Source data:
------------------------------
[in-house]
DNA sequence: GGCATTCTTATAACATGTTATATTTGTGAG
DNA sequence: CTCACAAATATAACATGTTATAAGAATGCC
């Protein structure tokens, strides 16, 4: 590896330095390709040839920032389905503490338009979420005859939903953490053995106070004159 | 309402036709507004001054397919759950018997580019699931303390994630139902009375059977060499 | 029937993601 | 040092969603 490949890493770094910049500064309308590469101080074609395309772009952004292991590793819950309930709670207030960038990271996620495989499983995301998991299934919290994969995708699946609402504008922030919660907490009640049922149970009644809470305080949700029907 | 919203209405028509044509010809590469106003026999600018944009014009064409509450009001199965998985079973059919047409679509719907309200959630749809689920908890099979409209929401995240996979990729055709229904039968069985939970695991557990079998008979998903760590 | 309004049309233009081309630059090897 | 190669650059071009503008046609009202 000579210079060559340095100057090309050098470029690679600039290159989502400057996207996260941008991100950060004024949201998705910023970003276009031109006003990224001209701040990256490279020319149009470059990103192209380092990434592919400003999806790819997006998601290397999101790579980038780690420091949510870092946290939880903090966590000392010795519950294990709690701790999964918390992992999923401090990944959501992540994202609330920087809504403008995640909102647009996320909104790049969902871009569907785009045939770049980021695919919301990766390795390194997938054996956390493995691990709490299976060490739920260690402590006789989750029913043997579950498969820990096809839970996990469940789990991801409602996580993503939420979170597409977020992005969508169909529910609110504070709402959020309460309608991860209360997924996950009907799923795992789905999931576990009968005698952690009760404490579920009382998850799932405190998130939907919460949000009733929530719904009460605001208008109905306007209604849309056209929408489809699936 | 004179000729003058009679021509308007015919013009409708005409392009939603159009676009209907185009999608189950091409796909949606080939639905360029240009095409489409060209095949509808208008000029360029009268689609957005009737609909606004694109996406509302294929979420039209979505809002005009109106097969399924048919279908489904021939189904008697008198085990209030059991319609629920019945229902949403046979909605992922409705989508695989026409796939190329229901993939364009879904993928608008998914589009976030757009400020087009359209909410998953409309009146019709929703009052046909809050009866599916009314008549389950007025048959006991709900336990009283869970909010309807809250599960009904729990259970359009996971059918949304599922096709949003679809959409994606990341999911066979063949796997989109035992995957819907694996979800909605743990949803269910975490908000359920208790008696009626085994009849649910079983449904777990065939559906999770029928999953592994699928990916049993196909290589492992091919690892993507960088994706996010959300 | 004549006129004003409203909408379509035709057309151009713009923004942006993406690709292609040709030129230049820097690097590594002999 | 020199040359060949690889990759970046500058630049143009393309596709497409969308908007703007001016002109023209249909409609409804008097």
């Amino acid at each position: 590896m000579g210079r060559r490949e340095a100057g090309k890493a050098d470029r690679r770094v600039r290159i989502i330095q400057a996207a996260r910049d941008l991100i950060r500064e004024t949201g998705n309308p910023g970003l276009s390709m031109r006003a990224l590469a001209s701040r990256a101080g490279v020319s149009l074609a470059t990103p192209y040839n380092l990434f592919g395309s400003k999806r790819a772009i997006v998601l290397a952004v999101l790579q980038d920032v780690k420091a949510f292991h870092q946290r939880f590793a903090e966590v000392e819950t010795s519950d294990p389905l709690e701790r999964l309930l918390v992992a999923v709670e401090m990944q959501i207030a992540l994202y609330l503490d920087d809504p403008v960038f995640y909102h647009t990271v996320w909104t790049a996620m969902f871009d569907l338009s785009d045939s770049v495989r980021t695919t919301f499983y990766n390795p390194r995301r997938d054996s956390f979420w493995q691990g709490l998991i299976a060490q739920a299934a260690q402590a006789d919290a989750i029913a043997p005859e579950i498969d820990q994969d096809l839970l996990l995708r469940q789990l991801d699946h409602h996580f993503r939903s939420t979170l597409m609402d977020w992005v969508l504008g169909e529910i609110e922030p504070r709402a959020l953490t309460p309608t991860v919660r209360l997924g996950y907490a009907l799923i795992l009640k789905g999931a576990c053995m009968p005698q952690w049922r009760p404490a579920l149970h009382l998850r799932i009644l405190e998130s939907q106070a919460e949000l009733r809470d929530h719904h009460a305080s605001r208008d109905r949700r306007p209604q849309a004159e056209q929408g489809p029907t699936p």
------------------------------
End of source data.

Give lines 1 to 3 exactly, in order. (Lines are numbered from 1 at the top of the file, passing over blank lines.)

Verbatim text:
[in-house]
DNA sequence: GGCATTCTTATAACATGTTATATTTGTGAG
DNA sequence: CTCACAAATATAACATGTTATAAGAATGCC